Yesterday, I read an article about how to unleash the power of Test-driven Development*. I liked most of it so much that I would like to share and discuss some of its main thoughts. What I liked most about it were the concepts of how tests can be written in a way that is easy to read and understand. To assure long-term quality of tests it’s important to comply with some conventions regarding partitioning, naming and structure. I totally agree with the authors that the Cucumber project with the Gherkin language and all its tools is a good reference for easy-to-understand test design. Especially the natural language of the test cases facilitates comprehension for the readers who can then dive into step definitions and the actual test code. Even if you’re not willing to use Cucumber / Gherkin in your test solution you can benefit from its concepts. If you make use of its three phases Given / When / Then in existing test cases, even unit tests get a better structure and readability. Additionally, the authors point out the following requirements for clarity in tests:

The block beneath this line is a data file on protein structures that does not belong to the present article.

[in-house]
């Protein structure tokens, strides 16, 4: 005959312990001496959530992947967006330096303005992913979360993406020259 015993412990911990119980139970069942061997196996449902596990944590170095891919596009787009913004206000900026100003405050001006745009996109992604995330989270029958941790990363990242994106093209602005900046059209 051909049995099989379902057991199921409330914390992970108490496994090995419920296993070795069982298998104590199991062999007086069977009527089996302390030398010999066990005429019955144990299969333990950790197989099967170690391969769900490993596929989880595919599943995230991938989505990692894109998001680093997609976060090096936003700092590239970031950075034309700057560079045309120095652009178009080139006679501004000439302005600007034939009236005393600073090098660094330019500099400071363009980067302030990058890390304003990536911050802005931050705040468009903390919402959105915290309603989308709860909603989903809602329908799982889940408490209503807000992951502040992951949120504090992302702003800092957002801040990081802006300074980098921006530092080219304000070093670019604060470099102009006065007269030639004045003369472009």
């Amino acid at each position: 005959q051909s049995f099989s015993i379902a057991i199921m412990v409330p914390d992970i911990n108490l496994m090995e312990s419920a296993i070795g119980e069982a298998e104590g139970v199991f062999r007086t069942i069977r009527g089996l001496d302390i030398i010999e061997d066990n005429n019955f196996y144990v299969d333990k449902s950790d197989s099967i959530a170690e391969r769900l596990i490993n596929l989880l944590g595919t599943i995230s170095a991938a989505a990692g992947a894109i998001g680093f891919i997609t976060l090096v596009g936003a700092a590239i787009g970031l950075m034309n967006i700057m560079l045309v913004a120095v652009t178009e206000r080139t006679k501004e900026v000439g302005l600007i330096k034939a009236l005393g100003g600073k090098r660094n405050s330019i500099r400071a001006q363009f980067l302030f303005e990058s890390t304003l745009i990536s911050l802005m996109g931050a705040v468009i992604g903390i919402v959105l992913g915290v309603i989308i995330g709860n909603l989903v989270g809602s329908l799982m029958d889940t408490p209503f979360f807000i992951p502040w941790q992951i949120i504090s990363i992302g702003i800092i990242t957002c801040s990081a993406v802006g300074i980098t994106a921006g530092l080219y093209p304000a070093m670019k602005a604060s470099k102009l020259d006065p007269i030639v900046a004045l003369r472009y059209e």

1. Tests should be short. Each section should only contain few lines of test code.
  2. Each test should only check one scenario of a feature.
  3. Tests should be concise, only showing the relevant aspects and hiding insignificant details.

Especially to reach the goal of the third point the authors recommend to use builder classes and helper methods from a small test DSL. All these recommendations are finally used in the following example of a readable test case:

public class OrderTest extends TestBase {
    public void test_order_single_product_in_stock() {
        // Given:
        User user = database().persist(a($User()));
        Product product = database().persist(a($Product));
        // When:
        // Then:

Having good readability like in this example results in faster understanding of what is actually tested and better maintainability. More tests should be like this one!

* original article: “Interne Prüfung. Wie Test-driven Development seine Stärken entfaltet.” by Michael Karneim and Oliver Kraeft in magazine “iX”, Vol. 9 / 2016, pages 84-88.